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Compare two poems that look at different aspects of war and explain how each of them is effective

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Introduction

Into Battle...does it matter? Compare two poems that look at different aspects of war and explain how each of them is effective - (typed up timed essay) Does it really matter that you go into battle? According to Julian Grenfell it was a thing of virtue and patriotism. In his poem entitled "Into Battle", he talks of the glory and joy of tumbling over the ridge into the brazen frenzy. Julian Grenfell highlights the emotions felt before going to World War One. He galvanises the joys of war by euphemism. His diction entices the reader into thinking that the only way to fully enjoy life was by following Destined Will. He insisted that the true way to lead a human away from a stagnant and boring life was to go and fight for your country. "Dulce et decorum est" - this quote from the title of another poem significantly portrays what Grenfell thought. Although Wilfred Owen was contradicting the idea of grandeur in his poem, Grenfell believed that the struggle for survival was only a natural course to take. The title Into Battle seems to suggest a jaunty and uplifting motion. The idea of going 'into battle' was one to look forward to. Grenfell starts off the poem by using Mother Nature to inspire young men. ...read more.

Middle

His dictions is very contained and he makes sure that none of the words sound jarring. The soft wings are an impression of how angels will come to take those who have fallen for their country. Overall, it is romanticised and not in the least bit pragmatic. Many poems look at opposing aspects to those described in Into Battle, namely those written in Spring Offensive. However, I have chosen to compare "Into Battle" with "Does it matter?" by Siegfried Sassoon, simply because it is different. Sassoon sets a completely distinct tone, atmosphere, mood and image to his work. He uses numerous literary techniques to portray his true feelings. Unlike Grenfell, Sassoon uses virulent words which seem to attack the reader. One gets the feeling that Sassoon was foaming at the mouth by the time he had finished writing the poem. He launches into his scathing attack almost instantaneously, without giving the reader any time to think. The structure of the poem is very different to the one in "Into Battle". It is short (only three verses), sharp and succinct. He knew only too well the consequences of living through war and then having to come and live it every night in your dreams. He uses sarcasm to pretend to agree with the civilian speaker at the beginning of each of the stanzas and then contradict them by ending the verse on a very sardonic note. ...read more.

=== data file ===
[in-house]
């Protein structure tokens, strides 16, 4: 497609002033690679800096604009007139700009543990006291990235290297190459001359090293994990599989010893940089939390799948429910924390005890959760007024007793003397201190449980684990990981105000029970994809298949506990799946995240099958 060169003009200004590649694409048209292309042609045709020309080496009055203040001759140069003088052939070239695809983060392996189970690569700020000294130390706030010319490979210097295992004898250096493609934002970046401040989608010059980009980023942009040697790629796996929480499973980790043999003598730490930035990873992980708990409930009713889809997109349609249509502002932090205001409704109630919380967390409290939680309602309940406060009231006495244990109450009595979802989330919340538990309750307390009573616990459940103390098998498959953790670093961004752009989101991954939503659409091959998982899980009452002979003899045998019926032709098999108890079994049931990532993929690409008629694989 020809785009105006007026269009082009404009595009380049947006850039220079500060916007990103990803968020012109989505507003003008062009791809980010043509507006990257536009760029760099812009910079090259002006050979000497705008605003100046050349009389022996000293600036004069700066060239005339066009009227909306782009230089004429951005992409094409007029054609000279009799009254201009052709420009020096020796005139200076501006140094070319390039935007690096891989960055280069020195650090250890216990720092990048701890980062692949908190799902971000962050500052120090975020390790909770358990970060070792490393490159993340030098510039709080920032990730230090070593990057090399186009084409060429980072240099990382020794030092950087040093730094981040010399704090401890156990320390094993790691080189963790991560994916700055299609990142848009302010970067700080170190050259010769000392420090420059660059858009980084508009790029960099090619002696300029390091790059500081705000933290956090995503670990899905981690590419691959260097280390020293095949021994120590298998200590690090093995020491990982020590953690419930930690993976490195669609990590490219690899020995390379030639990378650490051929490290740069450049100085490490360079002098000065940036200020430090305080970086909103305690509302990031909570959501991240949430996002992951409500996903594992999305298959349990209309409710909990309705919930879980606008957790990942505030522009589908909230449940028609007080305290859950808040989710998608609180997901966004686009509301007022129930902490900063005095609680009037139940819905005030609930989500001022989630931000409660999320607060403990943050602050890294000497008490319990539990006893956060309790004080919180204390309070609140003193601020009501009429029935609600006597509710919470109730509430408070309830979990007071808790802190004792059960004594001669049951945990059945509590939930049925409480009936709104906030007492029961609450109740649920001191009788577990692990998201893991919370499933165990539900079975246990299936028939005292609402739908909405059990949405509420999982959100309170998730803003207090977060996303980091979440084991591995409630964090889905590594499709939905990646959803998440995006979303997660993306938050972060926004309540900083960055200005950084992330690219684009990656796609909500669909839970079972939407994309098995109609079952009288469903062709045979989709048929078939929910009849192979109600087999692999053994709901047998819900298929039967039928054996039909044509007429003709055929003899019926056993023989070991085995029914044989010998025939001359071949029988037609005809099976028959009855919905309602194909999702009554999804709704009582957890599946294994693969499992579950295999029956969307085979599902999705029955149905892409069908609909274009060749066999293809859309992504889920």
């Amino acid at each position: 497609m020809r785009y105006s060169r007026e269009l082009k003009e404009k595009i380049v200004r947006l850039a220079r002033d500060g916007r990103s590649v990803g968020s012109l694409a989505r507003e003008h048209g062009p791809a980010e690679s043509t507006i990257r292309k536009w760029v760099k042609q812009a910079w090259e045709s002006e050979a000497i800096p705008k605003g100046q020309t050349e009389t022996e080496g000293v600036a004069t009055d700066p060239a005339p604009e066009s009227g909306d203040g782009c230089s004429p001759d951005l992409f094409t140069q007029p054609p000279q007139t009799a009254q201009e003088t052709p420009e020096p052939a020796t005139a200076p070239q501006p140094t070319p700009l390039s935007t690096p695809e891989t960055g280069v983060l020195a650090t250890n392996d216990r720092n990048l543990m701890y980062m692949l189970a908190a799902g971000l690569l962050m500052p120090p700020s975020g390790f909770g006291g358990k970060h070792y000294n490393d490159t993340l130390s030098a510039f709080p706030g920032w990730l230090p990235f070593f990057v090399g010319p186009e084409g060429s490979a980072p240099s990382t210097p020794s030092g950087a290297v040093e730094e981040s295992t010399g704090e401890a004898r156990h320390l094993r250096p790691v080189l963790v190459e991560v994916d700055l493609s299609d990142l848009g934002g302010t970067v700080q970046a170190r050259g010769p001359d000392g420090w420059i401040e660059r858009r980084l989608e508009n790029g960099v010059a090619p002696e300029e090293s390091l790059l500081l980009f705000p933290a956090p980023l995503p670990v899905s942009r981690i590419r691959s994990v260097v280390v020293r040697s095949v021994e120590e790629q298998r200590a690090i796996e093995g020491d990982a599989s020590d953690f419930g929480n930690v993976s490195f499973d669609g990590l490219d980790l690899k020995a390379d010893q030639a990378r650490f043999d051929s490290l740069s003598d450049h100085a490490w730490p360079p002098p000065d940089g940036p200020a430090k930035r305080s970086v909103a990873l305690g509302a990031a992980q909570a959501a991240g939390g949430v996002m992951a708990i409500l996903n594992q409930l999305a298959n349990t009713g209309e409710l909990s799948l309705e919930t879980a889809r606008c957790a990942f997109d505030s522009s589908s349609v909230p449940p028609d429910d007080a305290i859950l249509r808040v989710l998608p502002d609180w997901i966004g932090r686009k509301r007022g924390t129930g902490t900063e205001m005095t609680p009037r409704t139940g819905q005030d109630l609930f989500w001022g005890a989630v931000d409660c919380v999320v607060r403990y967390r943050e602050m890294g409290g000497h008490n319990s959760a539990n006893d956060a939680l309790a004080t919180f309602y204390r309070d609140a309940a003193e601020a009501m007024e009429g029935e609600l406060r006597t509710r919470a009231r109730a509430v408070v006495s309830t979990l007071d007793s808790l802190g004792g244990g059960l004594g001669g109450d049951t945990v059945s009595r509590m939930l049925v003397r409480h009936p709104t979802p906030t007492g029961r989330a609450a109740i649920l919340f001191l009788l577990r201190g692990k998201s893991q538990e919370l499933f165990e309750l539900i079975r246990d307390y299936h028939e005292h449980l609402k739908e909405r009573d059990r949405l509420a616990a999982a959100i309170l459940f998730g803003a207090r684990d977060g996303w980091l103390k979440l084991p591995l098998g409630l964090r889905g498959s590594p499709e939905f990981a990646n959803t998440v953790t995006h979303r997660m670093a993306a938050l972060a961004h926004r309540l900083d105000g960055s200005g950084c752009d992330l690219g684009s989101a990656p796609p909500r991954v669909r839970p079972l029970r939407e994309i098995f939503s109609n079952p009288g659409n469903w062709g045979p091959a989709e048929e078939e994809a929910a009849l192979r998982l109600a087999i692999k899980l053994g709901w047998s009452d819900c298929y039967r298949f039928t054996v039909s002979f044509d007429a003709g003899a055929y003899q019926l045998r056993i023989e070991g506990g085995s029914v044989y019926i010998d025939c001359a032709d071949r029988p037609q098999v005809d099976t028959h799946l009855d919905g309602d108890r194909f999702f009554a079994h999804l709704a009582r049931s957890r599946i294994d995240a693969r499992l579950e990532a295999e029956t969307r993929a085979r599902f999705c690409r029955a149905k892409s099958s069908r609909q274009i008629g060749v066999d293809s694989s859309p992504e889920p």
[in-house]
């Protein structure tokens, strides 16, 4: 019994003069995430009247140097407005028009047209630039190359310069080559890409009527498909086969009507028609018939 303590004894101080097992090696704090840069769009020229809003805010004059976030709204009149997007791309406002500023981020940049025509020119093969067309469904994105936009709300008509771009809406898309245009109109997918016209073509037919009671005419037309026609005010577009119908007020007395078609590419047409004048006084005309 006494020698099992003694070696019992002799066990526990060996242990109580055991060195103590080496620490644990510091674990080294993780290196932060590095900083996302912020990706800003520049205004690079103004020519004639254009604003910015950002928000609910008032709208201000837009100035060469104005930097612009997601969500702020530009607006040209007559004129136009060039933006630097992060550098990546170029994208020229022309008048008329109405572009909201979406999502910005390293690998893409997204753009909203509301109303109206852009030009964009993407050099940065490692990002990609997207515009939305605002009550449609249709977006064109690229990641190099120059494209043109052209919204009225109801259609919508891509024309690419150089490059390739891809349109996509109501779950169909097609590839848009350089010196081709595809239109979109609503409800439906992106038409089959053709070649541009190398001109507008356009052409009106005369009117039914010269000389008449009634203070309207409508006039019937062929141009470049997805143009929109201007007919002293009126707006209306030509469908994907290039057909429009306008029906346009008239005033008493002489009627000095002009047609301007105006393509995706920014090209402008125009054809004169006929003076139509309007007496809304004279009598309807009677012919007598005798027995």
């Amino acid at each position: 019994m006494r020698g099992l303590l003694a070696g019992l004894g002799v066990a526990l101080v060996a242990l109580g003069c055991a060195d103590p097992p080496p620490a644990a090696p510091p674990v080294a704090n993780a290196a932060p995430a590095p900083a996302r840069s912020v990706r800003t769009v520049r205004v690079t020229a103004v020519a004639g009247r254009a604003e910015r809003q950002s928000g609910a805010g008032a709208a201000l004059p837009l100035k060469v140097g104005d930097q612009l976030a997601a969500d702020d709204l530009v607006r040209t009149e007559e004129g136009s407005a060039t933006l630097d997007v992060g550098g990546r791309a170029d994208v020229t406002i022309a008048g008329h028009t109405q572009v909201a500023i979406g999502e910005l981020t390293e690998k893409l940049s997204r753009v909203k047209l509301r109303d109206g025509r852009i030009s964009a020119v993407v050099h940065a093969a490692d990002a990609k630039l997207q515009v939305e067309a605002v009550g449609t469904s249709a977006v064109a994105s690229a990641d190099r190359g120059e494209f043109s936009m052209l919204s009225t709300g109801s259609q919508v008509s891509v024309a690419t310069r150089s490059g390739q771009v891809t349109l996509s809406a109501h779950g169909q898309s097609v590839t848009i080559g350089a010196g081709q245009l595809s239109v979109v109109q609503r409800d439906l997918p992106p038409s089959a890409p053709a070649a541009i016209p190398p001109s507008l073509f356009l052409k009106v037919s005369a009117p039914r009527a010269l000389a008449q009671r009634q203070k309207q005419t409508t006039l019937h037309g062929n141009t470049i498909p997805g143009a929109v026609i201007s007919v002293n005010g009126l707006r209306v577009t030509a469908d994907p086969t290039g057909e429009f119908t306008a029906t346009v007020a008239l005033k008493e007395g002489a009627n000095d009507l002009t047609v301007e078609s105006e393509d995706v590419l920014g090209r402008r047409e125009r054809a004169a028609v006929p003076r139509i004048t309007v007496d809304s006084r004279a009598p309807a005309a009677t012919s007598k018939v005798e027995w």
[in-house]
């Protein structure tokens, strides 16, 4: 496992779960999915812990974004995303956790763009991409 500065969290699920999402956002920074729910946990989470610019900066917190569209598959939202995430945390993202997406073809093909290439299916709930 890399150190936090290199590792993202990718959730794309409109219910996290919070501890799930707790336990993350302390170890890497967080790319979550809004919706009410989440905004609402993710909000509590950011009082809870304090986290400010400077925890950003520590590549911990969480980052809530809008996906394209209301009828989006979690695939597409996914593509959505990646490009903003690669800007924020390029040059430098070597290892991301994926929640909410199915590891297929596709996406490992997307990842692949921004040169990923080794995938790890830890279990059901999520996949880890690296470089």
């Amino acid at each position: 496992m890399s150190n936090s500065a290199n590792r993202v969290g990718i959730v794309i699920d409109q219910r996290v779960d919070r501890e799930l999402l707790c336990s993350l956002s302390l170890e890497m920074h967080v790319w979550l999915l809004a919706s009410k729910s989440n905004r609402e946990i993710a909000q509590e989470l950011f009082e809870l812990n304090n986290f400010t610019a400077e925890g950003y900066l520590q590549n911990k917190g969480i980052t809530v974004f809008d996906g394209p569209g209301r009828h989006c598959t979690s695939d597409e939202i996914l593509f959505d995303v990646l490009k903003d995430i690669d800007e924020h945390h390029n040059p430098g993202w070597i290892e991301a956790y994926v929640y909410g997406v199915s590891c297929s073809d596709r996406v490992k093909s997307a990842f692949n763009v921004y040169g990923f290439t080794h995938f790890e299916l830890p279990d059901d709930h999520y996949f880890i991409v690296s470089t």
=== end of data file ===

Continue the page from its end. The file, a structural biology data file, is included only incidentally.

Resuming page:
Conclusion

Each sentence is short, sharp and pointy. He has used strong consonants: hunting, sight and matter. The repetitive usages of the't' sound adds emphasis to this. He has even used a rhyming scheme to make the poem look jovial, but the rhyming words are contrasting too: blind - kind and glad - mad. He uses colloquial style language to really hit out at the virulent truths and shows how war is not romantic. He uses anapaest metre (where two unstressed syllables are followed by a stressed one) to symbolise the incongruous aspects of war. Everything is completely different to what the public imagine it to be. The glass painting which Grenfell took so long to paint with his intense pathetic fallacy and elaborate words has been immediately shattered by Sassoon's concise blade. Both poems are so contrasting to each other, that it is quite oxymoronic. Grenfell focuses on the idyllic, romantic, pre-war propaganda, whereas Sassoon highlights the aftermath and consequences of was. The structure, rhyme scheme, rhythm and literary techniques are also in contrast. Grenfell has a slow, soft and comforting style, on the other hand, Sassoon has written a cacophonous, satirical and virulent poem. I personally prefer "Does it matter?" because it is not at all pessimistic, but really depicts the harsh realities of war. I, in fact, despise how those like Grenfell have tried to romanticise war just to have lead more young men to their deaths! ?? ?? ?? ?? ...read more.

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